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Luis Elizondo, personal beliefs and UFOs.

“My personal belief is that there is very compelling evidence that we may not be alone.” Those are the words of Luis Elizondo, who ran the Advanced Aerospace Threat Identification Program from 2007 to 2012 for the Pentagon. This was said on CNN during an interview with Erin Burnett, you can watch the interview below.

Notice in the interview a video is shown of one of these aerial anomalies encountered by a Navy Pilot. While Elizondo makes much of this video others are not so convinced. Dr Francisco Diego of UCL's Science and Astronomy Department thinks the video is probably fake or some sort of optical illusion.  

At the end of the day I think what Elizondo presents is his “personal belief” that there is “compelling evidence” for the existence of extraterrestrial life. This is still a personal belief; some may find personal beliefs persuasive but as far as critical thinking goes they don’t pack much of a punch. Furthermore, we have not been presented with any “compelling evidence” as the video with the Navy Pilot hardly fits the bill of “compelling.”

Most importantly I think such claims need to be appraised by how well they cohere with already established scientific facts. One of such facts is the Fine tuning of planets for life. Scientists once theorized that life elsewhere could be made up of other chemicals and need not be carbon based as life on earth. But this has been refuted, physicist Robert Dicke has deduced long ago that if there are to be life forms anywhere else in the universe they have to be carbon-based. [1] Consequently, scientists have been able to come up with a list of conditions that specify if a planet is capable of supporting life.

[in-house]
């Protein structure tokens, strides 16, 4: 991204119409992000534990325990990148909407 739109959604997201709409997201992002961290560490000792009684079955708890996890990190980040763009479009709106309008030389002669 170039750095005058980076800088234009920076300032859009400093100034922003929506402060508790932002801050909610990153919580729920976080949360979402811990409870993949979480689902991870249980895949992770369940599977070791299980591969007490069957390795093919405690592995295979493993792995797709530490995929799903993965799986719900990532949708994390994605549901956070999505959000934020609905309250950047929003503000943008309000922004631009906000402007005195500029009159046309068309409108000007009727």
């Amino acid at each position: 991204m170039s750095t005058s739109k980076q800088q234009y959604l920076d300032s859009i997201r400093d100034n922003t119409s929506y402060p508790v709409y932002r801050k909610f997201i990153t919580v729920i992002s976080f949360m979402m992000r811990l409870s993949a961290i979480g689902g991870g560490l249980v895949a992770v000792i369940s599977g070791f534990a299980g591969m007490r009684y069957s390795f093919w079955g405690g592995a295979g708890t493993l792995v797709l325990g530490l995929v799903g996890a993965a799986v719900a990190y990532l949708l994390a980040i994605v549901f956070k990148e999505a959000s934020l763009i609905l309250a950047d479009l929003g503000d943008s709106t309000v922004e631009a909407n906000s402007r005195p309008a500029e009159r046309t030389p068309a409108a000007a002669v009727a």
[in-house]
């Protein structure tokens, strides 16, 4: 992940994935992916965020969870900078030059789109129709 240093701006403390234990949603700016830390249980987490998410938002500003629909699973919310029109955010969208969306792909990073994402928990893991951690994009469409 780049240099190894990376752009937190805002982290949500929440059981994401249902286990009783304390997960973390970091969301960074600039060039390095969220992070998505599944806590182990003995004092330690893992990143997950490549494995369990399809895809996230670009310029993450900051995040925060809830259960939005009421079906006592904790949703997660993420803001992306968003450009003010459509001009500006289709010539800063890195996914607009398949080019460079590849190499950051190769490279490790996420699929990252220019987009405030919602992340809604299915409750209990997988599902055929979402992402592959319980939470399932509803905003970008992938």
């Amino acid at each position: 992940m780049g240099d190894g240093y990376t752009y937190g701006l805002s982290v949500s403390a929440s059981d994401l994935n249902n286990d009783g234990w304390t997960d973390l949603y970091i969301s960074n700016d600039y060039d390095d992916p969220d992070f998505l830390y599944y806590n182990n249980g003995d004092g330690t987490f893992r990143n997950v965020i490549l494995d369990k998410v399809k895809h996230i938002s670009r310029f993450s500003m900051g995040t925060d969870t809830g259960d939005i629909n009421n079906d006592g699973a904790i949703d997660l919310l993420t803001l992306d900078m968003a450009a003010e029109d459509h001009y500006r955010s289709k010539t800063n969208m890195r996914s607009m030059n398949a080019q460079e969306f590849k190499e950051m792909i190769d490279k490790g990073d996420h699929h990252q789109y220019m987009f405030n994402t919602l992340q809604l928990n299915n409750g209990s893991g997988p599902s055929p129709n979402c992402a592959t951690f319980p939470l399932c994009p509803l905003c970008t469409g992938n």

Astrophysicist Hugh Ross lists 153 of these known parameters or conditions and concludes that “the probability of a planet anywhere in the universe fitting within all 153 parameters is approximately 10-194. The maximum possible number of planets in the universe is estimated to be 1022. Thus, less than 1 chance in 10172 (100 thousand trillion trillion trillion trillion trillion trillion trillion trillion trillion trillion trillion trillion trillion) exists that even one such planet would occur anywhere in the universe.”

Since the odds are stacked heavily against there being a planet that could support carbon based life forms apart from earth, the most obvious question to ask when UFO talk comes up is where do these UFOs come from? That is a question for Luis Elizondo to answer.

[1] Robert H. Dicke, “Dirac’s Cosmology and Mach’s Principle,” Nature 192 (1961): 440.
[2] Hugh Ross, “Lights in the Sky and Little Green Men,” Reasons to Believe (2002): 123.

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